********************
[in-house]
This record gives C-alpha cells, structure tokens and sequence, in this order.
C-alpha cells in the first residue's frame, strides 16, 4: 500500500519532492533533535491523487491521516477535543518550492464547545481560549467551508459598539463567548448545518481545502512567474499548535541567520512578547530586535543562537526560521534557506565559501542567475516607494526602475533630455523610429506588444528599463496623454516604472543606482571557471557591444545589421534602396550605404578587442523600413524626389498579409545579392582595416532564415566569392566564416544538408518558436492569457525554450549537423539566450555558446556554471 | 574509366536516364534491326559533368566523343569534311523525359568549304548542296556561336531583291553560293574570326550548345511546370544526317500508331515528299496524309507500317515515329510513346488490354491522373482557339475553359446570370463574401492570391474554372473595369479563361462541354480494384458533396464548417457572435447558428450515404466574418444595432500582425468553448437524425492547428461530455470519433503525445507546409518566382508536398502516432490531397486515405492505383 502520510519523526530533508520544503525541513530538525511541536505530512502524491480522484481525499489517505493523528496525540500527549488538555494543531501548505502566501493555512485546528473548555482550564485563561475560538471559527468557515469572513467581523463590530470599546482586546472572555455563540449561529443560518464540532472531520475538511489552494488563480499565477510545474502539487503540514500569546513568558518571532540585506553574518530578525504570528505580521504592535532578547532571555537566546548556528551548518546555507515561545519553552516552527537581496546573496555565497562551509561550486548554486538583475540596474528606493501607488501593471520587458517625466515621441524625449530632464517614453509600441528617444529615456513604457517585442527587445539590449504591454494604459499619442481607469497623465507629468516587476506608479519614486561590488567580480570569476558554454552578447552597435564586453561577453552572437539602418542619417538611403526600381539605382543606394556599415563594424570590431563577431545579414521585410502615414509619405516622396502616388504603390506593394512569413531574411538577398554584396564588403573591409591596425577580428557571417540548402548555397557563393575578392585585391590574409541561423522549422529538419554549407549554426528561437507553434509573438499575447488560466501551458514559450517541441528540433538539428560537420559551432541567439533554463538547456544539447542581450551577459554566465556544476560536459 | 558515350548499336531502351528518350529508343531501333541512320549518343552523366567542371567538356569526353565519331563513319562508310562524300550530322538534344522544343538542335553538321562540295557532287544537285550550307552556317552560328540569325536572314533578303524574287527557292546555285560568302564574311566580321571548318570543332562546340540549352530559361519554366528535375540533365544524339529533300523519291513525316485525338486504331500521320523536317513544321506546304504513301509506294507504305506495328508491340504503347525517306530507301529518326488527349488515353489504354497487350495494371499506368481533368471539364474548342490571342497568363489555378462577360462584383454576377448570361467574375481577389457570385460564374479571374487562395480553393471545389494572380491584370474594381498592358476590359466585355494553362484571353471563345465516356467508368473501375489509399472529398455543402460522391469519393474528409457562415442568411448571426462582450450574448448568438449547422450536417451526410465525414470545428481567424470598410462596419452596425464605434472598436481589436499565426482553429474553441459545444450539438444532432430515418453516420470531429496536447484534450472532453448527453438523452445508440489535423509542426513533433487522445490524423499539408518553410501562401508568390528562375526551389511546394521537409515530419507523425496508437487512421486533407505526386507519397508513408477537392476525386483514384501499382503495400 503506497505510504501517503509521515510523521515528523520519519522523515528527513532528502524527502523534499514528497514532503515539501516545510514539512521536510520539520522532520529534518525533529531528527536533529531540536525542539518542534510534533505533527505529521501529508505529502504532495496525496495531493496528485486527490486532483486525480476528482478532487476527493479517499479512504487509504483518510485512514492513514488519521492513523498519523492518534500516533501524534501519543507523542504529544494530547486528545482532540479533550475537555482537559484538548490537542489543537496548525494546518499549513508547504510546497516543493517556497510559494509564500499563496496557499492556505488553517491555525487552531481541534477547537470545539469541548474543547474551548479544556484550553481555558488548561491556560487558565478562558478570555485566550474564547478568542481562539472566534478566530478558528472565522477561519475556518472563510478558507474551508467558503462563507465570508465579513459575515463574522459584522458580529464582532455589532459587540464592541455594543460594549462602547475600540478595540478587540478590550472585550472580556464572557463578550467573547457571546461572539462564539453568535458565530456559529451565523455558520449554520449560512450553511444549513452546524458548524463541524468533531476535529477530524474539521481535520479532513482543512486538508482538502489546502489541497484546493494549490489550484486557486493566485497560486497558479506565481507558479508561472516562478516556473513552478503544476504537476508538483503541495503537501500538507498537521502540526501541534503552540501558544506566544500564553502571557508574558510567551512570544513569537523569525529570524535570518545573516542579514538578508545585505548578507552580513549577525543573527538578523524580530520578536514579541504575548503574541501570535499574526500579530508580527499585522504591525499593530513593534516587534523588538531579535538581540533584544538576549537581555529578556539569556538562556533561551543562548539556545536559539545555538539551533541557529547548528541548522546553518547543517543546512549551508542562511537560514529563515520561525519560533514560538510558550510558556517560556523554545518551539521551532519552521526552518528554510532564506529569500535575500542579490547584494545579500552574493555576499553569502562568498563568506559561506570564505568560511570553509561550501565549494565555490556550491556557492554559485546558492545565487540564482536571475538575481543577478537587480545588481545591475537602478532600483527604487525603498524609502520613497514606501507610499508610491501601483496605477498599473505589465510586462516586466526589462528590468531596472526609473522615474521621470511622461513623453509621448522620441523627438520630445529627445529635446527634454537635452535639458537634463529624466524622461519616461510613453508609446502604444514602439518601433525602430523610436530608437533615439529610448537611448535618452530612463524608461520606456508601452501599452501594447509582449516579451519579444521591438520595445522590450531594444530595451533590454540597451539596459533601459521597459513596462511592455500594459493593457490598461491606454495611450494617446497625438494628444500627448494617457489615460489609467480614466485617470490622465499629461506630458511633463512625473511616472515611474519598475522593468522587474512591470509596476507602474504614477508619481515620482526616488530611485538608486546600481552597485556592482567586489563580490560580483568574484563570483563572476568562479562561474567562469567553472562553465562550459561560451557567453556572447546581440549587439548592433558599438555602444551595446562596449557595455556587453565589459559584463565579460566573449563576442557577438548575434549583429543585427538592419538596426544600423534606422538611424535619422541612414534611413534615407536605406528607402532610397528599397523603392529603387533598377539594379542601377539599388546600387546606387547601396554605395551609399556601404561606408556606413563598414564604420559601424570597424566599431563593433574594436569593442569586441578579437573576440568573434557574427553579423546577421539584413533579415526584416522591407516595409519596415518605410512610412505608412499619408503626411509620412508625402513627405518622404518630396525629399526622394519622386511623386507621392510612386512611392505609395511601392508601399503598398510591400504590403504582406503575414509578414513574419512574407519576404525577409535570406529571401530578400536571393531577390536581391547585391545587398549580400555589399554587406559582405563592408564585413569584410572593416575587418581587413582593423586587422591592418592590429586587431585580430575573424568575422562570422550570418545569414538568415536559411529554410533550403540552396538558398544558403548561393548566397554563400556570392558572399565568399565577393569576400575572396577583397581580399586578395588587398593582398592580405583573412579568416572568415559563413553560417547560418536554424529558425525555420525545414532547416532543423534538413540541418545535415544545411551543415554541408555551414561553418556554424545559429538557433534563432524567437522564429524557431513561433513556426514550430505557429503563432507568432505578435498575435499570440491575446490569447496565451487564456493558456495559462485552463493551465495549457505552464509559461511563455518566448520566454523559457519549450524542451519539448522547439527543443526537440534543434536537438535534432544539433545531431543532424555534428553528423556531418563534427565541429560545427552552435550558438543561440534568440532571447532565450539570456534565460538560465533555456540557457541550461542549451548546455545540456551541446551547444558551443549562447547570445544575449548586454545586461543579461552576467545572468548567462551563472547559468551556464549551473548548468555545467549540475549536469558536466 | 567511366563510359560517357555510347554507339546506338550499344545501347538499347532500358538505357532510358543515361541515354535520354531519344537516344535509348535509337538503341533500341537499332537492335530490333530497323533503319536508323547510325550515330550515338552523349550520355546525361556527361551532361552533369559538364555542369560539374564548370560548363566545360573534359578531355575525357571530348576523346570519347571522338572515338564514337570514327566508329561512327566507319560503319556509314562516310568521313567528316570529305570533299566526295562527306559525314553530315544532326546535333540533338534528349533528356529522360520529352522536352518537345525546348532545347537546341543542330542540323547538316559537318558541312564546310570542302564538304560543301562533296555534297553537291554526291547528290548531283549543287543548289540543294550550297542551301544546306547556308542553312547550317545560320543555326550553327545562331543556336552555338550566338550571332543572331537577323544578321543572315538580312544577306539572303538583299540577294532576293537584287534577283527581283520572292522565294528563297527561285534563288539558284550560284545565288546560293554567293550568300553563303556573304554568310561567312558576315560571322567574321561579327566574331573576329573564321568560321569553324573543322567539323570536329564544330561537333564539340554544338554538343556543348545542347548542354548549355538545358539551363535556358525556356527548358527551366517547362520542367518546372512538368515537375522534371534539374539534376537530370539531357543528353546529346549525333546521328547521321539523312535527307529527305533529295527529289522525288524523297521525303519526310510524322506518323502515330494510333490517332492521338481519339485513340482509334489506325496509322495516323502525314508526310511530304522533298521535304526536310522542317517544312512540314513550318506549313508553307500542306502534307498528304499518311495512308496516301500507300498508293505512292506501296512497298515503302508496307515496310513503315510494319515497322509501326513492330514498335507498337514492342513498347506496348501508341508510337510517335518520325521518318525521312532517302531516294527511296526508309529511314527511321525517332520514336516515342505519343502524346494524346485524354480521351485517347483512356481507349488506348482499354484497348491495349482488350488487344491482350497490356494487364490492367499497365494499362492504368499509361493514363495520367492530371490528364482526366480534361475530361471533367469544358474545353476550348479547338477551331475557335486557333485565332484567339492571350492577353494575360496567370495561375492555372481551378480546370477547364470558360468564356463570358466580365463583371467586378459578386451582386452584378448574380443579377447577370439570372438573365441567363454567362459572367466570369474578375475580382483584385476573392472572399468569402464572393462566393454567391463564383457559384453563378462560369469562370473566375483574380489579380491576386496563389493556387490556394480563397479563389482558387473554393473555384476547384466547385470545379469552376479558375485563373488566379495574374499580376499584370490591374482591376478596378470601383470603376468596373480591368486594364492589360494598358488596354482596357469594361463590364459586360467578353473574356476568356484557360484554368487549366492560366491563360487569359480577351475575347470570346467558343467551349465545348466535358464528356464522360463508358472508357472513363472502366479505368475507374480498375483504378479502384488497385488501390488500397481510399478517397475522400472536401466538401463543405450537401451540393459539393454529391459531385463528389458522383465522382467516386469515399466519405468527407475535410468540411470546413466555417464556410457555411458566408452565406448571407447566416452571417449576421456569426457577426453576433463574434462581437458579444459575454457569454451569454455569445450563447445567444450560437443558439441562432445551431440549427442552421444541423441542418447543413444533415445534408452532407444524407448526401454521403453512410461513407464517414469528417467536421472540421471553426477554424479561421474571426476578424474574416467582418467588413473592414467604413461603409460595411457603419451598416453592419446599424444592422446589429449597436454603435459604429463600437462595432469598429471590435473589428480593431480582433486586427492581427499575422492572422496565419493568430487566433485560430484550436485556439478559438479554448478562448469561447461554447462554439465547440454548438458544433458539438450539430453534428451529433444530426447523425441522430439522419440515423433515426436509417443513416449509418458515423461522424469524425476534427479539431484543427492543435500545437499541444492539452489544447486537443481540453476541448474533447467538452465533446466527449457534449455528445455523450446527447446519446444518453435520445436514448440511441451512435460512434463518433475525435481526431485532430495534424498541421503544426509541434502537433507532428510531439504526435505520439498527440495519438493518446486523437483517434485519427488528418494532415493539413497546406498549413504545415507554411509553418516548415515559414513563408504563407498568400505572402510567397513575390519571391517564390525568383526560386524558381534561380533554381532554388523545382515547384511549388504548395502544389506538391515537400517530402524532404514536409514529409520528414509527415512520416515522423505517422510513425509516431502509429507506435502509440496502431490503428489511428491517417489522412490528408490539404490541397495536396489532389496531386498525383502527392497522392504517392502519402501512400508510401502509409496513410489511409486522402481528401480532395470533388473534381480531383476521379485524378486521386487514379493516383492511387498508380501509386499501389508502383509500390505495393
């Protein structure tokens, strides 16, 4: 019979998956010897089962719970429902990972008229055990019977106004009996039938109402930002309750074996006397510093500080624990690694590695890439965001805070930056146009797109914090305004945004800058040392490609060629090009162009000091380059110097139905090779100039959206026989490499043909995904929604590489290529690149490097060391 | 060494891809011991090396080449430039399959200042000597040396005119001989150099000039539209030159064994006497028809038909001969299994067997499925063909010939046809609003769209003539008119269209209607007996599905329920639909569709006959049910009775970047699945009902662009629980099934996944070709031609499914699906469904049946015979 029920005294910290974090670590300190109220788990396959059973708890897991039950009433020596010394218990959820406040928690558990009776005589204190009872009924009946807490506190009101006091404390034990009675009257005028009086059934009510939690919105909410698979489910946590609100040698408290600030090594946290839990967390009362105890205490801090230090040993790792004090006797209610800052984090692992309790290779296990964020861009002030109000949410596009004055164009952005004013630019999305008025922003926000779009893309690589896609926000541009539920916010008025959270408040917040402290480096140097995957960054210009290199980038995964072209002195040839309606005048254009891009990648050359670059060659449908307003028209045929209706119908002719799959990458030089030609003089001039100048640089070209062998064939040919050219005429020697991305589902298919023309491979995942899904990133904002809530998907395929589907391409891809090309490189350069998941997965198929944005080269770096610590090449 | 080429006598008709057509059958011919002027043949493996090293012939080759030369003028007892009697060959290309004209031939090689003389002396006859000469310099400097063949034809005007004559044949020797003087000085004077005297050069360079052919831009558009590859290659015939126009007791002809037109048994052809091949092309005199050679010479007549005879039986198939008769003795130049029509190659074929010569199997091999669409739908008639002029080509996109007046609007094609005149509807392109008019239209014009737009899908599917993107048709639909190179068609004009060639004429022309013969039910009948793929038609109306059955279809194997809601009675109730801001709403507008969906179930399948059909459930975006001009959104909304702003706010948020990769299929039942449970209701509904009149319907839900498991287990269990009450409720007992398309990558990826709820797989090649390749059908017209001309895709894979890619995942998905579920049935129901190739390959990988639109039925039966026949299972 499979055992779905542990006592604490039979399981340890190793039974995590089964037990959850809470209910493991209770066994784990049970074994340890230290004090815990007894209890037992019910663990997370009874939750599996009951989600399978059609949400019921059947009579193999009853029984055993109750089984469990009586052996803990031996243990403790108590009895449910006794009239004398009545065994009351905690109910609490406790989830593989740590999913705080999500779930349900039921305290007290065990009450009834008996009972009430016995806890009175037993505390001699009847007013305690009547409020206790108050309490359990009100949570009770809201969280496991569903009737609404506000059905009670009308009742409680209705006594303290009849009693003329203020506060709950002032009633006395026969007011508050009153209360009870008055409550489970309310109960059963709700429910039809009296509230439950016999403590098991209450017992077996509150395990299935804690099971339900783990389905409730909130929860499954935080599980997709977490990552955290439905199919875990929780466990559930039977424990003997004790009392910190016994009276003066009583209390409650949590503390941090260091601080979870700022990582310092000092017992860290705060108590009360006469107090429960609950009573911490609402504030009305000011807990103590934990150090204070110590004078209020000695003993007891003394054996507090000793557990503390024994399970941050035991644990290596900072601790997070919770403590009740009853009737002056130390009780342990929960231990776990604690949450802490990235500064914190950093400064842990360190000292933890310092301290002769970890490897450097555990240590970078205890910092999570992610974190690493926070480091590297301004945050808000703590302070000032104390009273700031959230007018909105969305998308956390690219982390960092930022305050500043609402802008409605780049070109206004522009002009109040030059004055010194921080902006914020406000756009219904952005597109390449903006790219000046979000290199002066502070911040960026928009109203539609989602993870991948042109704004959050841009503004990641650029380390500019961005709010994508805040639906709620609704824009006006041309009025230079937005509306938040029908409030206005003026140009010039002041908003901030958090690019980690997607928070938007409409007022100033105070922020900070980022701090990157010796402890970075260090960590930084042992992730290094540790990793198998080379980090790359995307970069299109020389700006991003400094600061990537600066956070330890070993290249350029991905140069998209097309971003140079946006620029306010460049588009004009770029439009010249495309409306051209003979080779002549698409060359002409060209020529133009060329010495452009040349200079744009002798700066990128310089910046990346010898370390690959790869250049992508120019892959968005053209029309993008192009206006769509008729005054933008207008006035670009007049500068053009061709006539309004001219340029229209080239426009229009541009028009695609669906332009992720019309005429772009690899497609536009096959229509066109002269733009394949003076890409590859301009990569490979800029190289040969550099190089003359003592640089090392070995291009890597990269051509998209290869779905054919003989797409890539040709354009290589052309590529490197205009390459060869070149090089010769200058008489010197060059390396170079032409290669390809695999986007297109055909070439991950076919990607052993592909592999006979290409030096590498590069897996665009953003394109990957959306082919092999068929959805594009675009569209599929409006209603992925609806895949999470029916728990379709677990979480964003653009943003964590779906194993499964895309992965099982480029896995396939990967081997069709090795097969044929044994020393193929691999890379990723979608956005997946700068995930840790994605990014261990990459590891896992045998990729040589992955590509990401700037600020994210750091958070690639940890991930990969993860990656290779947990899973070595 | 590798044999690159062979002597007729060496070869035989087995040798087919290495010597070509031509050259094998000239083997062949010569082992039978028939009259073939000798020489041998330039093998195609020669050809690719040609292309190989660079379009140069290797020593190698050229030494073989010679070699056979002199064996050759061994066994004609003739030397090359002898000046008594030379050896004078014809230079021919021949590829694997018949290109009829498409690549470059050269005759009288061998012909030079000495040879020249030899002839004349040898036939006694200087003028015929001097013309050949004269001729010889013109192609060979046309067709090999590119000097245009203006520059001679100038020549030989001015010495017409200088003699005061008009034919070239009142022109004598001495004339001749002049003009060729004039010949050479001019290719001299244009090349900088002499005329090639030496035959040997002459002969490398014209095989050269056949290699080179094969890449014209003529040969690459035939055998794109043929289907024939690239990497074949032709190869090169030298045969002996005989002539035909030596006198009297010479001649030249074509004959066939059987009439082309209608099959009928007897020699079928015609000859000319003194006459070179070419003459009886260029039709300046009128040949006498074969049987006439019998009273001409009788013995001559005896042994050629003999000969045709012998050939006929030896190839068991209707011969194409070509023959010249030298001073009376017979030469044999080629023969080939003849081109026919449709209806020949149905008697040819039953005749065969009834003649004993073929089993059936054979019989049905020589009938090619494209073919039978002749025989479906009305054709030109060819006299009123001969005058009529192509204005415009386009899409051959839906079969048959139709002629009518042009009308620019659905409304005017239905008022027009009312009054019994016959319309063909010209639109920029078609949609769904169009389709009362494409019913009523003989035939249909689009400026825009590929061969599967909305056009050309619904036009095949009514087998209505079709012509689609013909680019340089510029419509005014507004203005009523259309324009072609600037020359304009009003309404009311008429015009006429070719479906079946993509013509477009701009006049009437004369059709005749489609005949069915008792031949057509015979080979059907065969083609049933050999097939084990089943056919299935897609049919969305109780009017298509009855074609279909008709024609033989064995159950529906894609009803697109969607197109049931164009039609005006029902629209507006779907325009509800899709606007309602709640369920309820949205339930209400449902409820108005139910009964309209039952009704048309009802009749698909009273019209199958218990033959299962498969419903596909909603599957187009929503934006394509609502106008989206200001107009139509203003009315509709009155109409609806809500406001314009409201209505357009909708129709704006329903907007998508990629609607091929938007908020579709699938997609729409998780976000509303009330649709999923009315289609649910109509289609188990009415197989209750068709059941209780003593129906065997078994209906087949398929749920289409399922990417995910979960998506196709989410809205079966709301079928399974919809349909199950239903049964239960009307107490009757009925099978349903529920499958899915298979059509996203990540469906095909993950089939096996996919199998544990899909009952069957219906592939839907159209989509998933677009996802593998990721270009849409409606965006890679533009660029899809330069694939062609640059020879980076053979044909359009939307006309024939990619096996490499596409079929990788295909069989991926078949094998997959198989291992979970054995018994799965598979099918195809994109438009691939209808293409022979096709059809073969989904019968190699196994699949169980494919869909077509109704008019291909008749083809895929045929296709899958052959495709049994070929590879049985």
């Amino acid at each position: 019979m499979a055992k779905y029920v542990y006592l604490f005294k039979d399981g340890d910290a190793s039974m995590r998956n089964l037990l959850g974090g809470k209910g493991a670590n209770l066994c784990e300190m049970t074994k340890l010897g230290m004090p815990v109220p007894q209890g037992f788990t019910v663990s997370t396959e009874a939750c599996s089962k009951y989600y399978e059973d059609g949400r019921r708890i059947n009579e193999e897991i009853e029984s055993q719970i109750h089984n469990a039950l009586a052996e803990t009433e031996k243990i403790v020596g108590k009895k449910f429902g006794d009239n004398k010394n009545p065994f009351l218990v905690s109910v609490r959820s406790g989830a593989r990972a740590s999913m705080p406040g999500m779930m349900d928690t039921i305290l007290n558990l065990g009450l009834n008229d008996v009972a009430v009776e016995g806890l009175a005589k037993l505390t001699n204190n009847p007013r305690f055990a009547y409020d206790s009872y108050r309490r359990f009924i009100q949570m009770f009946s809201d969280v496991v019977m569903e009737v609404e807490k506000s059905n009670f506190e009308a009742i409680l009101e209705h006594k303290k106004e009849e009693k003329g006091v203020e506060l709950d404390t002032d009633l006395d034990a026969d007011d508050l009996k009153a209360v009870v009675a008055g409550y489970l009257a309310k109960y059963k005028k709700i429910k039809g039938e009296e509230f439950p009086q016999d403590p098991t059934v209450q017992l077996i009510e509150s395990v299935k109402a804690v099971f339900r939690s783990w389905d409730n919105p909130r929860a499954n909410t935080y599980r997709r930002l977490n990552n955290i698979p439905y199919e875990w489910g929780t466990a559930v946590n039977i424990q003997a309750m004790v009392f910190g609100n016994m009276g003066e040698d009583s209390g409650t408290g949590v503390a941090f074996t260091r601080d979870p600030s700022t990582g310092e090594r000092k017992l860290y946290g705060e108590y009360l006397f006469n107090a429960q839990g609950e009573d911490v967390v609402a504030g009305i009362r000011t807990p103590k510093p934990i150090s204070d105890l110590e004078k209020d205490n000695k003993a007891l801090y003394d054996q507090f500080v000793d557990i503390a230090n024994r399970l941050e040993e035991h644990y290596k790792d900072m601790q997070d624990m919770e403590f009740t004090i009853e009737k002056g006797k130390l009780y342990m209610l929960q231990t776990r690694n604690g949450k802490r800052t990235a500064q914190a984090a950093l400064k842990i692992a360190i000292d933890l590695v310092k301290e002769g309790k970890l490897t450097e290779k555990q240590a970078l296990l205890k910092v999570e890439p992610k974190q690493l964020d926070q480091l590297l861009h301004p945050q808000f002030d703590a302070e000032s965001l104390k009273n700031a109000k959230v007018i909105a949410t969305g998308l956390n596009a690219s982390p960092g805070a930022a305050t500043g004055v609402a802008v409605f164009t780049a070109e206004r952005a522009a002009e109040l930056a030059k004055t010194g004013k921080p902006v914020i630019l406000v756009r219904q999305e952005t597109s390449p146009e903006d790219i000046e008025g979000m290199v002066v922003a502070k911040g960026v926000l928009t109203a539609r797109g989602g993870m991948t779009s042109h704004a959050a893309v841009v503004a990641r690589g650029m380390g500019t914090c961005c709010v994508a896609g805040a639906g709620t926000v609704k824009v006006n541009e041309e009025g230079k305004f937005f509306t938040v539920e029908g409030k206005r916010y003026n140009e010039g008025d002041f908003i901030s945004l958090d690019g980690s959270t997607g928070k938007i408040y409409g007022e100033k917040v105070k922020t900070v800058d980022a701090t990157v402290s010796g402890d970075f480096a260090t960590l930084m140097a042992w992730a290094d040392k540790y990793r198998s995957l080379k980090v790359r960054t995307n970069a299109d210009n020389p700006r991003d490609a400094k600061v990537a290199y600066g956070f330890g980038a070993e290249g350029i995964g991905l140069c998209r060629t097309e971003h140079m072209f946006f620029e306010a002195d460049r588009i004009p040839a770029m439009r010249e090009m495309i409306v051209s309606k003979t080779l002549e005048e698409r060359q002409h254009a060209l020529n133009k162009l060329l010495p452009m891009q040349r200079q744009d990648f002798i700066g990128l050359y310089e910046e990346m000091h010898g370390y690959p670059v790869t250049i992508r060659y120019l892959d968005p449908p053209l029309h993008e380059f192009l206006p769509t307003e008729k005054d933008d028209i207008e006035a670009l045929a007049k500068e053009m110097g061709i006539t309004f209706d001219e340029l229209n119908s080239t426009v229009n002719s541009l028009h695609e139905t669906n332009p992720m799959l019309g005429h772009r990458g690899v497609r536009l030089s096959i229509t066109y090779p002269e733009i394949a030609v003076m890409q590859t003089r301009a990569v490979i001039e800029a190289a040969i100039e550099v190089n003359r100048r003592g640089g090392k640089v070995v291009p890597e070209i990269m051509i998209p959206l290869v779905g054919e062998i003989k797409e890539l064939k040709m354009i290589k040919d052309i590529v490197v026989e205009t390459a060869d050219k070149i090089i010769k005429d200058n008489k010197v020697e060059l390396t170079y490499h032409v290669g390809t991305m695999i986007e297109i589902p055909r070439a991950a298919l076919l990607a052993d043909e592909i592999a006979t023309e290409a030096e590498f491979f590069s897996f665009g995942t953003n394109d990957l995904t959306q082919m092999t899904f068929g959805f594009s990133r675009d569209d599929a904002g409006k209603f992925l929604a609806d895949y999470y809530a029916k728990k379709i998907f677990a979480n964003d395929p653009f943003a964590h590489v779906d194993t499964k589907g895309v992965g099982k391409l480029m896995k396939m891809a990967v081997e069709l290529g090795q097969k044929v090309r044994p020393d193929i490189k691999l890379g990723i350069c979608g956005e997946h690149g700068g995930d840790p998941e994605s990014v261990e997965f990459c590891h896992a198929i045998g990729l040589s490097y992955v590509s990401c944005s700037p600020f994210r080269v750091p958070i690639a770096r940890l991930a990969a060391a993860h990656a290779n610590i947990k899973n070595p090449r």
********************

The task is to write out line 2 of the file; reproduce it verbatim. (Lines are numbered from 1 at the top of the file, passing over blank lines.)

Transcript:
This record gives C-alpha cells, structure tokens and sequence, in this order.